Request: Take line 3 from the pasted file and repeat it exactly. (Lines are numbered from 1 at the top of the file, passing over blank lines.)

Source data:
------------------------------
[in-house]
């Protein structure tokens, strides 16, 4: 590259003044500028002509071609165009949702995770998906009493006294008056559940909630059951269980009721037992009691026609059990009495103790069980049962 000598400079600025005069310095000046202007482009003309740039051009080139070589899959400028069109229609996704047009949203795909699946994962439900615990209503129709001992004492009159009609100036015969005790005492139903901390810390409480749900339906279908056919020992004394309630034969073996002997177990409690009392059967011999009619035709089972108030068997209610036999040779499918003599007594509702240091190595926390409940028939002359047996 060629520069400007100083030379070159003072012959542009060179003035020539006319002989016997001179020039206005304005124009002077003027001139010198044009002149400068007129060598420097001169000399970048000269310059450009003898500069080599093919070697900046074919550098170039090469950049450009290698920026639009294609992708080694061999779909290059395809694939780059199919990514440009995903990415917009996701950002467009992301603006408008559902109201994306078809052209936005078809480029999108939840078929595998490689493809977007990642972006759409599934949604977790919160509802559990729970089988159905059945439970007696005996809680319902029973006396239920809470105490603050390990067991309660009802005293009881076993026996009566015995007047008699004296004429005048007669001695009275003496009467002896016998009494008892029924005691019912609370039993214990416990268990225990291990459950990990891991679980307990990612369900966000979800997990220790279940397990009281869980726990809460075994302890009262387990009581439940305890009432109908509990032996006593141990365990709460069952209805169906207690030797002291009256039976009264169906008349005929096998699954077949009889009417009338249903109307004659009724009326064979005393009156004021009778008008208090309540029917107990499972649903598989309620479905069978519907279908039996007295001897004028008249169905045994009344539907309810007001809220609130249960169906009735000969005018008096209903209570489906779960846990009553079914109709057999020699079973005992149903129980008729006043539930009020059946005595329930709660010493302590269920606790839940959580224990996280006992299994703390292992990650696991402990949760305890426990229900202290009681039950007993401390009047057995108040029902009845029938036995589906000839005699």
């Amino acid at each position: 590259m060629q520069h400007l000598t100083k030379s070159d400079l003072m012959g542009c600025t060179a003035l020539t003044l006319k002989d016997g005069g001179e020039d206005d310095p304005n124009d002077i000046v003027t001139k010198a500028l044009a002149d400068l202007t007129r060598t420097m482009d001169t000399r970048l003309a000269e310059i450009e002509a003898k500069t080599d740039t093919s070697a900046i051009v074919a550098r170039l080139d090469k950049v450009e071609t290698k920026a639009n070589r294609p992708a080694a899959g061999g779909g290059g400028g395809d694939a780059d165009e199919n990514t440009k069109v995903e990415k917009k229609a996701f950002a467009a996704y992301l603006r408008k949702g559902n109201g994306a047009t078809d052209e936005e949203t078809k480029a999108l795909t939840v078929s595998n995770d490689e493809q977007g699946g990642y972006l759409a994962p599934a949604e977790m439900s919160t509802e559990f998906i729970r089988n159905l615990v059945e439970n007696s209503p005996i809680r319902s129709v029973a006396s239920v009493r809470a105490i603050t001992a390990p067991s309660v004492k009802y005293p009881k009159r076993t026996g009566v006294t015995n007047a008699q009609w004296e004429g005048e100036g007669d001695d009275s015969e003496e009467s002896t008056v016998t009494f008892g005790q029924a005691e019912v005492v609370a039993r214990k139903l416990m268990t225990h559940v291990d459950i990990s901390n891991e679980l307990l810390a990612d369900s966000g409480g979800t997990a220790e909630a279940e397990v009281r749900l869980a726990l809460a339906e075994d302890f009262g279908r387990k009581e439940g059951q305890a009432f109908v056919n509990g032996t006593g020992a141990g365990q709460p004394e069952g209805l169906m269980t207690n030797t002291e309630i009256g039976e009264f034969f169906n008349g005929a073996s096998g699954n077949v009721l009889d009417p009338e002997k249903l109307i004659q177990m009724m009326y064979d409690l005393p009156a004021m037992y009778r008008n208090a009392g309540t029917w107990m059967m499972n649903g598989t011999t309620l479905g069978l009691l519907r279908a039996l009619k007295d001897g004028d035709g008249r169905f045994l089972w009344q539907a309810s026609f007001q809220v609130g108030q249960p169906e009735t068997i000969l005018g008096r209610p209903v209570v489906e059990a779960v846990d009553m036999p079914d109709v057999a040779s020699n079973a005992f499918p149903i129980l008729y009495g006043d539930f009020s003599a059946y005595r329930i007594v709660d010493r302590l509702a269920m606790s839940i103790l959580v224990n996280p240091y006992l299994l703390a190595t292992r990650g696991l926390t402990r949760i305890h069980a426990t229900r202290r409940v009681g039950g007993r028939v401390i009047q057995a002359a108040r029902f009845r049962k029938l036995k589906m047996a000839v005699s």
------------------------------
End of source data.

């Amino acid at each position: 590259m060629q520069h400007l000598t100083k030379s070159d400079l003072m012959g542009c600025t060179a003035l020539t003044l006319k002989d016997g005069g001179e020039d206005d310095p304005n124009d002077i000046v003027t001139k010198a500028l044009a002149d400068l202007t007129r060598t420097m482009d001169t000399r970048l003309a000269e310059i450009e002509a003898k500069t080599d740039t093919s070697a900046i051009v074919a550098r170039l080139d090469k950049v450009e071609t290698k920026a639009n070589r294609p992708a080694a899959g061999g779909g290059g400028g395809d694939a780059d165009e199919n990514t440009k069109v995903e990415k917009k229609a996701f950002a467009a996704y992301l603006r408008k949702g559902n109201g994306a047009t078809d052209e936005e949203t078809k480029a999108l795909t939840v078929s595998n995770d490689e493809q977007g699946g990642y972006l759409a994962p599934a949604e977790m439900s919160t509802e559990f998906i729970r089988n159905l615990v059945e439970n007696s209503p005996i809680r319902s129709v029973a006396s239920v009493r809470a105490i603050t001992a390990p067991s309660v004492k009802y005293p009881k009159r076993t026996g009566v006294t015995n007047a008699q009609w004296e004429g005048e100036g007669d001695d009275s015969e003496e009467s002896t008056v016998t009494f008892g005790q029924a005691e019912v005492v609370a039993r214990k139903l416990m268990t225990h559940v291990d459950i990990s901390n891991e679980l307990l810390a990612d369900s966000g409480g979800t997990a220790e909630a279940e397990v009281r749900l869980a726990l809460a339906e075994d302890f009262g279908r387990k009581e439940g059951q305890a009432f109908v056919n509990g032996t006593g020992a141990g365990q709460p004394e069952g209805l169906m269980t207690n030797t002291e309630i009256g039976e009264f034969f169906n008349g005929a073996s096998g699954n077949v009721l009889d009417p009338e002997k249903l109307i004659q177990m009724m009326y064979d409690l005393p009156a004021m037992y009778r008008n208090a009392g309540t029917w107990m059967m499972n649903g598989t011999t309620l479905g069978l009691l519907r279908a039996l009619k007295d001897g004028d035709g008249r169905f045994l089972w009344q539907a309810s026609f007001q809220v609130g108030q249960p169906e009735t068997i000969l005018g008096r209610p209903v209570v489906e059990a779960v846990d009553m036999p079914d109709v057999a040779s020699n079973a005992f499918p149903i129980l008729y009495g006043d539930f009020s003599a059946y005595r329930i007594v709660d010493r302590l509702a269920m606790s839940i103790l959580v224990n996280p240091y006992l299994l703390a190595t292992r990650g696991l926390t402990r949760i305890h069980a426990t229900r202290r409940v009681g039950g007993r028939v401390i009047q057995a002359a108040r029902f009845r049962k029938l036995k589906m047996a000839v005699s």